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FutureStarrSharp Leaved Hepatica
Hepaticas are among the first flowers to bloom in the spring. Sharp-lobed Hepatica and Round-lobed Hepatica have gone through a couple of name changes, at one time Hepatica acutiloba and H. americana respectively, and more recently considered different varieties of the same species, Hepatica nobilis var. acuta and var. obtusa respectively. Now they are different species again, in the Anemone genus, and closely related to the European species Anemone hepatica. The easiest way to differentiate Sharp-lobed from Round-lobed is—you guessed it—the round or pointed tips on leaves. The flowers are much the same and, while the tips of the bracts on Sharp-lobed may be more pointed than on Round-lobed, this can be subtle so is not necessarily a reliable distinction. Their ranges overlap significantly and may be found in the same habitat at the same time of year, though Round-lobed Hepatica may be found on drier sites in more acidic soils.
Allison, from the images you sent, what you found is definitely round-lobed hepatica, A. americana. You can clearly see the rounded lobes on the leaves near the bottom of one of your images. The flower color does range from white to a fairly deep blue-violet so you did encounter the whole spectrum there. So no new discovery for Cass County--this time! The flowers of Sharp-Lobed Hepatica bloom earlier than most spring-blooming wildflowers of woodlands. They are delicately attractive and have a tendency to blow about on their slender stems in the wind. Another native variety of this plant species is Hepatica nobilis obtusa (Round-Lobed Hepatica), which has a very similar appearance, except that the lobes of its basal leaves are well-rounded rather than pointed. This latter variety is apparently restricted to NE Illinois.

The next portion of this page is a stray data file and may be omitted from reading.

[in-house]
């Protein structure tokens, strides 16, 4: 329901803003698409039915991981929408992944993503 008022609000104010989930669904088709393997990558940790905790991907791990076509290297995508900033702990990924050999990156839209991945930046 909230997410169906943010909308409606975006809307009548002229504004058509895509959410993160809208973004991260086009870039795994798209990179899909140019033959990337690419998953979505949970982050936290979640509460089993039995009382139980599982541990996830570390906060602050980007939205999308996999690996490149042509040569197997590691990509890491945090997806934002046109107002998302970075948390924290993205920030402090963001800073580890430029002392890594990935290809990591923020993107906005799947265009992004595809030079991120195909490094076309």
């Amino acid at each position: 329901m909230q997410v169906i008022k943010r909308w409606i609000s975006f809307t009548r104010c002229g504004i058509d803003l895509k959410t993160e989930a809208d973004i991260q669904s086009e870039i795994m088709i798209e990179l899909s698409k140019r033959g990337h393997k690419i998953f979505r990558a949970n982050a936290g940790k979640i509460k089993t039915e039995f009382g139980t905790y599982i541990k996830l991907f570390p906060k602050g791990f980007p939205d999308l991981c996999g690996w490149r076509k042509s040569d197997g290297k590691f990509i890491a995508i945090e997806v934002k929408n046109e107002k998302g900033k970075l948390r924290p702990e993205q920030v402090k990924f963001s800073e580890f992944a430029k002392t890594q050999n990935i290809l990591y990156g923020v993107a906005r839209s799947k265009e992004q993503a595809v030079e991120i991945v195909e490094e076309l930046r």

Sometimes these two varieties intergrade where their ranges overlap. Some authorities refer to Sharp-Lobed Hepatica as Hepatica acutiloba, while Round-Lobed Hepatica is referred to as Hepatica americana. Another common name for Hepatica is Liverleaf, which refers to the appearance and shape of the leaves.Hepatica can be identified by the distinctive, mottled leaves which turn a crimson color in the fall. In late winter, the bright red color of last year's leaves are a good indication of where the new blooms will appear come spring. The appearance of the leaves has inspired another common name, "Liverleaf." The name references the perceived similarity of the leaf shape to the human liver. Ancient herbalists believed in the "Doctrine of Signatures," the idea that the cures to medical ailments could be found in the plants that resembled the diseased human body part. Hepatica was creatively imagined to be shaped like a liver, and as such, it was historically used to treat ailments of the liver. Like many plants believed to have medicinal qualities, Hepatica was almost over-harvested to the brink of extinction. Modern medical science has shown Hepatica to have no medical efficacy, and the Doctrine of Signatures has also since been proven to be pseudoscience. (Source: www.prairiemoon.com)